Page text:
Miriama Aoake looks at the Taite Music Prize finalists and asks: Why are most of the finalists white? And why do they nearly all have guitars?
The Taite Music Prize finalists for 2018 were announced today. Among them, the talent boasted by the finalists is unquestionable. The line-up is dominated by incredible women: Aldous Harding, Fazerdaze, Gussie and Lily of Mermaidens, Dianne of The Bads, and Nadia Reid. However, with the exception of Fazerdaze (Amelia Murray, who is part Indonesian) and the indomitable TEEKS (Ngāpuhi, Ngāi Te Rangi, Ngāti Ranginui), the list is lacking artists of colour and those who have emerged from a hip-hop or electronic tradition.
It isn’t as though Aotearoa is short of excellent hip-hop or electronic acts, or music made by people of colour. The issue seems to be that the process of nominating an act for the Taite Music Prize is a bureaucratic nightmare, leading to certain kinds of artists being nominated (and subsequently being finalists and winners) and others being shut out.
To be eligible, you must either be a member of Independent Music New Zealand (IMNZ) or pay a fee of $90+GST. Artist membership for independents and smaller labels for single releases is $86.25 annually. For larger labels, managers and artists with two or more releases and copyrights, the fee is $172.50 per year. IMNZ members can nominate up to three releases, with each additional nomination costing $50.
The finalist process relies primarily on the members of IMNZ. All IMNZ members, plus 50 non-IMNZ members rank their top ten albums from the works submitted. The finalists are then assented and labels are required to submit physical or digital copies to a ten-person panel, who will judge the music in its entirety: on originality, artistic merit, creativity, innovation and excellence, as well as physical packaging and album artwork. The judging panel meets to select a winner from the finalists, and the winner is announced at the Taite Music Prize event in April.
The economic barriers are immediately identifiable, but the main concern is access. The nomination process seems to suggest a preference for nominees who are on labels. Half of the finalists belong to Flying Nun, the champion of the ‘Dunedin Sound’ which, unsurprisingly, has traditionally been – and remains – very white. The initial nomination fees for independent artists (distinct from artists on independent labels) are disproportionate and unaffordable for many wishing to nominate themselves. It’s basically a gamble.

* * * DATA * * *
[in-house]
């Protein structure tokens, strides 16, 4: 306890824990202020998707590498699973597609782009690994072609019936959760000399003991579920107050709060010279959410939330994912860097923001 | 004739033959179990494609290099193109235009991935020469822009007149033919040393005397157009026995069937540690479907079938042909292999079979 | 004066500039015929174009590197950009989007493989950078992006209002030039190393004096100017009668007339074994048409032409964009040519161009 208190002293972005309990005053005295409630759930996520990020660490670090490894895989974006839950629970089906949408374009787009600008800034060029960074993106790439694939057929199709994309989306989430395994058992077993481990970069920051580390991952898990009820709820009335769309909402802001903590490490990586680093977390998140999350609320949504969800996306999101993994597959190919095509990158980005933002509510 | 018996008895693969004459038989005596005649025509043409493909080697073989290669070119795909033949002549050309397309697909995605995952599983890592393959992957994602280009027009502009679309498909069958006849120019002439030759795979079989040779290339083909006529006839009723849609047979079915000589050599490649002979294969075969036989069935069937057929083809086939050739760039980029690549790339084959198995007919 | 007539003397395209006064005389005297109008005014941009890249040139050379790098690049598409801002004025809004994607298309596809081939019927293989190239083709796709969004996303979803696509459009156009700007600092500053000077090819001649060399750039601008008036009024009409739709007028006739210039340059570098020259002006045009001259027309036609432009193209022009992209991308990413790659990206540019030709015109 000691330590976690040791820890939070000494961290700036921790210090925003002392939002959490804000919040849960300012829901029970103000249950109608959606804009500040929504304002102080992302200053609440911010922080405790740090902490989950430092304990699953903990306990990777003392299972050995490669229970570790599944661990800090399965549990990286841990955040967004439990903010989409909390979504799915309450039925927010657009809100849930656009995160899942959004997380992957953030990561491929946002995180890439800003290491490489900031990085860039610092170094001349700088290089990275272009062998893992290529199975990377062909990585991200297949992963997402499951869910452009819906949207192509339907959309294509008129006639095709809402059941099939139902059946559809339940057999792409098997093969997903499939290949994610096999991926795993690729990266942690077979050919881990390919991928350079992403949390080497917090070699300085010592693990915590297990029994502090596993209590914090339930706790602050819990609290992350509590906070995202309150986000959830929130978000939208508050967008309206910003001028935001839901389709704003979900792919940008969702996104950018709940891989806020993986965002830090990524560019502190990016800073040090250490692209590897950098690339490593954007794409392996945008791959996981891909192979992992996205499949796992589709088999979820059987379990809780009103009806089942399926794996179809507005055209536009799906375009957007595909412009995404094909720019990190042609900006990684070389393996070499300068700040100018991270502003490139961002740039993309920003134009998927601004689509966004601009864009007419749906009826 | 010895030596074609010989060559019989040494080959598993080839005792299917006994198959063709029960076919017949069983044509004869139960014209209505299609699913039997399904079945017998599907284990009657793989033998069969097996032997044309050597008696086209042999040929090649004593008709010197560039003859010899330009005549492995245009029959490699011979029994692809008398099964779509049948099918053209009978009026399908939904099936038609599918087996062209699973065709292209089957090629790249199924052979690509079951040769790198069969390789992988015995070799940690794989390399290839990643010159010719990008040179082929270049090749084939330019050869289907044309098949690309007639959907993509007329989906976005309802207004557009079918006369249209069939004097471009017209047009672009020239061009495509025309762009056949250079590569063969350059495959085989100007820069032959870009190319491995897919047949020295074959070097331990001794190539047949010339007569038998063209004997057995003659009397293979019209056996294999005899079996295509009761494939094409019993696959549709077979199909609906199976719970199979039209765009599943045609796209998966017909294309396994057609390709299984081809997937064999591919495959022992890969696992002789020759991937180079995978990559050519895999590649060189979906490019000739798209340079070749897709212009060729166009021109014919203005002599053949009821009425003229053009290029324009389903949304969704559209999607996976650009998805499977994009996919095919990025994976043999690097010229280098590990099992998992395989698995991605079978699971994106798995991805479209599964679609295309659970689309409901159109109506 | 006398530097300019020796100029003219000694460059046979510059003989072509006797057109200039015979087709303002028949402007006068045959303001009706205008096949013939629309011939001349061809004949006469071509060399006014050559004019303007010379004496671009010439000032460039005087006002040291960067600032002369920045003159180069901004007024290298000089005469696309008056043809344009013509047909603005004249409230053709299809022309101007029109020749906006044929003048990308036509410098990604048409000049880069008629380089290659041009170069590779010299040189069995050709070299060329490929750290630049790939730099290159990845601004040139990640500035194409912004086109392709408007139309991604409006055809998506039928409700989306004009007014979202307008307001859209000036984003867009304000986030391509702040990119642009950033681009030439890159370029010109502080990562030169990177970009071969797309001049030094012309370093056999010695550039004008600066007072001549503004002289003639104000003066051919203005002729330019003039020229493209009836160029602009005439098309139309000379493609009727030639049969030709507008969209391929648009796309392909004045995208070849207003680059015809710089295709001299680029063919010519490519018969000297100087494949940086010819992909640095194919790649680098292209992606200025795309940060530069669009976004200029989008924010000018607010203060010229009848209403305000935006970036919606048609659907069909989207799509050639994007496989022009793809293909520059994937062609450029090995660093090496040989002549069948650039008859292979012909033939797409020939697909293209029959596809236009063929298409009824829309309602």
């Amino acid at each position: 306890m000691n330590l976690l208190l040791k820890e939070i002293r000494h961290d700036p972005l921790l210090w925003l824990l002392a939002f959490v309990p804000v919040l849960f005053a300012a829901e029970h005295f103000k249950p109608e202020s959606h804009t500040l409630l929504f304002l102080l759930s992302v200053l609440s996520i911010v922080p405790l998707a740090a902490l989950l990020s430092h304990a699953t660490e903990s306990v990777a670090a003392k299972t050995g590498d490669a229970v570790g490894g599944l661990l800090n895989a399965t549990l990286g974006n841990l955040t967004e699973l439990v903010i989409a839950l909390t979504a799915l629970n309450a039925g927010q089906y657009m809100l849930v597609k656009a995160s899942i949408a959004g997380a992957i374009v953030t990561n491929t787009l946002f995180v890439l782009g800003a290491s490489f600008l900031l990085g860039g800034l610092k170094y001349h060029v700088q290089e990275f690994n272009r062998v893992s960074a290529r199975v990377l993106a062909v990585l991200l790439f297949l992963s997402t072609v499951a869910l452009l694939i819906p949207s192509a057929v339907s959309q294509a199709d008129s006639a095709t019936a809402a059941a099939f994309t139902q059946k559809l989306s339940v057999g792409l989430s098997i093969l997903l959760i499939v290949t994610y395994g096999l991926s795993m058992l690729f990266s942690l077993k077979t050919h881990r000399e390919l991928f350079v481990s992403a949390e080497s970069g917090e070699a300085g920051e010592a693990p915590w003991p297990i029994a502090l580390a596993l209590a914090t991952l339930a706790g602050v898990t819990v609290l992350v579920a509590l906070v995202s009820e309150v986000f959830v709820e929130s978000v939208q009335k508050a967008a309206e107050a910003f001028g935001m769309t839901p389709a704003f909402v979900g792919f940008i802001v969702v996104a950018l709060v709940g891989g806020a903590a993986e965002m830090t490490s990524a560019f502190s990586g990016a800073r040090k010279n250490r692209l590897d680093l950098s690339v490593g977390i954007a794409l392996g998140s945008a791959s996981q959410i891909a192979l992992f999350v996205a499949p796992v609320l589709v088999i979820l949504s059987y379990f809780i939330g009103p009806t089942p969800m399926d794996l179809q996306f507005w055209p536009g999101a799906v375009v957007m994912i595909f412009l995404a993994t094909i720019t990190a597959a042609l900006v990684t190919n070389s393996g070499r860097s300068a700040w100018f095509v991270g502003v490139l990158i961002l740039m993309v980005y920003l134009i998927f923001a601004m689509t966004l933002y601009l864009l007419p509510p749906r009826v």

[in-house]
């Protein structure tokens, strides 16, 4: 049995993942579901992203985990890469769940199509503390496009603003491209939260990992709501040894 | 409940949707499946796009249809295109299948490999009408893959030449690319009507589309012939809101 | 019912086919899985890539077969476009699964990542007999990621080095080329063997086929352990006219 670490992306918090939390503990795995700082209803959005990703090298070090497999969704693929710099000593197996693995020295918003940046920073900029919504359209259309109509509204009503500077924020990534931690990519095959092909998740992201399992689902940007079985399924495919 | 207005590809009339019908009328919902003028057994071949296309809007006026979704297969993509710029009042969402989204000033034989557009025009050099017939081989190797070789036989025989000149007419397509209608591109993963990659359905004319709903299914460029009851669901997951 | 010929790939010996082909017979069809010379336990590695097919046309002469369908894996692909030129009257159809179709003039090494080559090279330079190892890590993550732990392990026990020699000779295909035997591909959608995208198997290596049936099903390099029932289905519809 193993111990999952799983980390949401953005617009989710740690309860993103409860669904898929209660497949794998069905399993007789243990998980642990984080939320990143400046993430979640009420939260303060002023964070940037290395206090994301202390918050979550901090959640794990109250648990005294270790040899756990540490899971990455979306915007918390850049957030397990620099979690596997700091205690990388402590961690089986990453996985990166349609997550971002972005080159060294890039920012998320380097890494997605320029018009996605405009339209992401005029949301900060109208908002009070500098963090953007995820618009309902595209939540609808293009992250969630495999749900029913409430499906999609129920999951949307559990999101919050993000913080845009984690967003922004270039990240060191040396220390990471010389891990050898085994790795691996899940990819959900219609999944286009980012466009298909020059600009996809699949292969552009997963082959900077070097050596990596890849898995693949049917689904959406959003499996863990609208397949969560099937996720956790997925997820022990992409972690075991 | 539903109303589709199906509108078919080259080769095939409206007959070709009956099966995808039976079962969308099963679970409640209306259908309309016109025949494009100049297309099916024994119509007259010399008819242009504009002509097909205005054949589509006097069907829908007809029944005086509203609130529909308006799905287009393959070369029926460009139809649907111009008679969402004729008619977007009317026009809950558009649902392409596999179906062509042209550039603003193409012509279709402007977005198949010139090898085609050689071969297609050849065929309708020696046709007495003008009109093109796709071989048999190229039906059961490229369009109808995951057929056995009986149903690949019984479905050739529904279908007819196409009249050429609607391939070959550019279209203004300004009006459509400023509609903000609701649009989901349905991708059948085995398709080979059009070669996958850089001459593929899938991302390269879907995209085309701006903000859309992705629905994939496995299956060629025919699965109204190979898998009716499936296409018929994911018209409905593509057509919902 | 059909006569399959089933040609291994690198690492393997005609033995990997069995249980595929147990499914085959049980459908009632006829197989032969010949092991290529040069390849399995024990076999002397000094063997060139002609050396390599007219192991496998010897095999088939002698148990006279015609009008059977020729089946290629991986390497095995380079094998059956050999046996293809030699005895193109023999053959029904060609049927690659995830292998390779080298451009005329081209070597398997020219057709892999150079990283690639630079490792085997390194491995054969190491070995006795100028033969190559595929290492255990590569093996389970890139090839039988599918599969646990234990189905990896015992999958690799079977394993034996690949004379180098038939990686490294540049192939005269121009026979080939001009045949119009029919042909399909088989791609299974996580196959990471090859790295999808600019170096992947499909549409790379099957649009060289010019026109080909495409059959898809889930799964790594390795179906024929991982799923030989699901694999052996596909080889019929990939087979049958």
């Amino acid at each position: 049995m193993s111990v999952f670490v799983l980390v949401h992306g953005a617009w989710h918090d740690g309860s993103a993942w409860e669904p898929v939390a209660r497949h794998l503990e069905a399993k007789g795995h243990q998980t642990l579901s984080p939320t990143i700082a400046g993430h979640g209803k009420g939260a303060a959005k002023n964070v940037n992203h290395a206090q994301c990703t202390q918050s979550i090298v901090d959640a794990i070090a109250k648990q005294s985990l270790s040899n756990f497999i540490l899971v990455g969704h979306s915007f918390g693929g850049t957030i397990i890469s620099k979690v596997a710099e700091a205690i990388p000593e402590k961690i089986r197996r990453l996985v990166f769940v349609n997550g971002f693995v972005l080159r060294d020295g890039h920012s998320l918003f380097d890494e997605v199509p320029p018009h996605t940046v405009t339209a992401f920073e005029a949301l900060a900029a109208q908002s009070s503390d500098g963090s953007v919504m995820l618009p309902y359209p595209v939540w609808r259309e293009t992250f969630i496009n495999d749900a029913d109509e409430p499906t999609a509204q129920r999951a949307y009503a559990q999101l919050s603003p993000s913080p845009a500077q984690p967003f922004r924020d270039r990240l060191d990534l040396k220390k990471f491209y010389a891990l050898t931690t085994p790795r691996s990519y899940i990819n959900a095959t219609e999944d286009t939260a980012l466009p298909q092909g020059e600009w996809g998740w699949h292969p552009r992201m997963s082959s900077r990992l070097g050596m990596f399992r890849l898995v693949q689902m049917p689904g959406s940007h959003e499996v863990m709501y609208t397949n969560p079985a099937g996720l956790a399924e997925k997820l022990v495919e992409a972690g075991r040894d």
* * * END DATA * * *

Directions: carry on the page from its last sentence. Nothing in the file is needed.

This raises some questions: Does the process, with intentions to foster ‘community’, actually work to exclude independent artists? If music is easily consumed digitally, why does the Taite Prize not also work to democratise the process by shifting online, eradicating fees and other barriers within the nomination criteria? Where is the inclusion, where is the equity?
But perhaps it’s not the nomination process that is to blame for the lack of diversity among the finalists, perhaps it is more reflective of the IMNZ membership. Comparisons can be drawn with the Grammy Recording Academy, which also criticised for its lack of diversity, though primarily regarding gender, which isn’t at issue with the Taite Prize – more than half the finalists are women or include women in prominent roles. If the body of your membership doesn’t reflect the multiplicity of experiences, realities and narratives within Aotearoa, it cannot be said to be “a true reflection of the best local recordings,” as IMNZ general manager Dylan Pellett says of the finalists, because you haven’t considered all the possibilities.
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If the barriers to access remain in place the Taite Music Prize is at risk of becoming complicit in the power dynamics that privilege some, while excluding many who are disqualified before they even enter. For example, the big omission from this year’s list of nominees is SWIDT’s Stoneyhunga, by consensus one of the best New Zealand albums of 2017. Of course, it could be the result of a conscious boycott on the artist’s part, which would be warranted. Either way, SWIDT’s absence is glaring.
This is not to discredit the achievements of the finalists, who are all incredible in their own realm. But perhaps in the years to come, IMNZ can look to improve and democratise the process, so as to avoid the appearance of an exclusive club for label-affiliated musicians and industry heads. There is an abundance of exceptional talent cascading from the faucet of hip-hop and electronic music in Aotearoa – often without the backing of a local label – that we ignore, misinterpret and undermine, relegating to a mixed box labelled ‘Urban’. Whether it’s the Vodafone Music Awards or the Taite Prize, we fail to properly acknowledge the achievements of artists of colour who regularly kick down creative doors and shatter expectations. We constantly shift the bar and make it harder and harder for these artists to succeed, when we should be embracing and celebrating their phenomenal success.
Correction: An earlier version of this post stated that you must be a member of IMNZ to enter but that non-members could enter for a fee. This is inconsistent and has been corrected.
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